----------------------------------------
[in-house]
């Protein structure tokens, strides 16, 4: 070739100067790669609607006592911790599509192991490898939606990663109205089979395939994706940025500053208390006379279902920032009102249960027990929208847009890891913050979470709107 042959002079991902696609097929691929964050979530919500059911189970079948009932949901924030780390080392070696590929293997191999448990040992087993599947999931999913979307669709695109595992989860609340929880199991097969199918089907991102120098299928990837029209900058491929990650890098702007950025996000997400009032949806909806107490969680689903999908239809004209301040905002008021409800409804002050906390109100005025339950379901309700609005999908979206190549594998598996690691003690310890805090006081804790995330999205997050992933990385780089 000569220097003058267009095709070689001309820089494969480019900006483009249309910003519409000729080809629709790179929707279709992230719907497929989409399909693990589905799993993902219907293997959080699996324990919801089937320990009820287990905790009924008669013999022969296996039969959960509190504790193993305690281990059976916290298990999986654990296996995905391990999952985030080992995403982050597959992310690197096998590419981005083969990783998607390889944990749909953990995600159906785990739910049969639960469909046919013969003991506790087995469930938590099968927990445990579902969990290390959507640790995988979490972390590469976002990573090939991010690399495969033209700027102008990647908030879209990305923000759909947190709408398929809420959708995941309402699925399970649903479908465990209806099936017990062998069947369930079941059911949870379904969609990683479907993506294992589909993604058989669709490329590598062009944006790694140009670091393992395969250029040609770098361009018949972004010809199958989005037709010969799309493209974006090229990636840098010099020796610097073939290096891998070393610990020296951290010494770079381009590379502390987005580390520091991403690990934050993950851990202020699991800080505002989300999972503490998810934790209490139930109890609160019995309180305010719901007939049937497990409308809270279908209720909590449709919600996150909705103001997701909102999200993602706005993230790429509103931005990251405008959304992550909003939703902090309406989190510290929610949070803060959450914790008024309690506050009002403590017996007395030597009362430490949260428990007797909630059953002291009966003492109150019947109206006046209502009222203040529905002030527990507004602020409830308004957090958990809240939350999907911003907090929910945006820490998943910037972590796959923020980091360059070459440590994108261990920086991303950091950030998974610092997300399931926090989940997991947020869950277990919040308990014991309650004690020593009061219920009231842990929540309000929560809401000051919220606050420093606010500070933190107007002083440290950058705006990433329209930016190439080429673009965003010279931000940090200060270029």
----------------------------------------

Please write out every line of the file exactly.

[in-house]
């Protein structure tokens, strides 16, 4: 070739100067790669609607006592911790599509192991490898939606990663109205089979395939994706940025500053208390006379279902920032009102249960027990929208847009890891913050979470709107 042959002079991902696609097929691929964050979530919500059911189970079948009932949901924030780390080392070696590929293997191999448990040992087993599947999931999913979307669709695109595992989860609340929880199991097969199918089907991102120098299928990837029209900058491929990650890098702007950025996000997400009032949806909806107490969680689903999908239809004209301040905002008021409800409804002050906390109100005025339950379901309700609005999908979206190549594998598996690691003690310890805090006081804790995330999205997050992933990385780089 000569220097003058267009095709070689001309820089494969480019900006483009249309910003519409000729080809629709790179929707279709992230719907497929989409399909693990589905799993993902219907293997959080699996324990919801089937320990009820287990905790009924008669013999022969296996039969959960509190504790193993305690281990059976916290298990999986654990296996995905391990999952985030080992995403982050597959992310690197096998590419981005083969990783998607390889944990749909953990995600159906785990739910049969639960469909046919013969003991506790087995469930938590099968927990445990579902969990290390959507640790995988979490972390590469976002990573090939991010690399495969033209700027102008990647908030879209990305923000759909947190709408398929809420959708995941309402699925399970649903479908465990209806099936017990062998069947369930079941059911949870379904969609990683479907993506294992589909993604058989669709490329590598062009944006790694140009670091393992395969250029040609770098361009018949972004010809199958989005037709010969799309493209974006090229990636840098010099020796610097073939290096891998070393610990020296951290010494770079381009590379502390987005580390520091991403690990934050993950851990202020699991800080505002989300999972503490998810934790209490139930109890609160019995309180305010719901007939049937497990409308809270279908209720909590449709919600996150909705103001997701909102999200993602706005993230790429509103931005990251405008959304992550909003939703902090309406989190510290929610949070803060959450914790008024309690506050009002403590017996007395030597009362430490949260428990007797909630059953002291009966003492109150019947109206006046209502009222203040529905002030527990507004602020409830308004957090958990809240939350999907911003907090929910945006820490998943910037972590796959923020980091360059070459440590994108261990920086991303950091950030998974610092997300399931926090989940997991947020869950277990919040308990014991309650004690020593009061219920009231842990929540309000929560809401000051919220606050420093606010500070933190107007002083440290950058705006990433329209930016190439080429673009965003010279931000940090200060270029």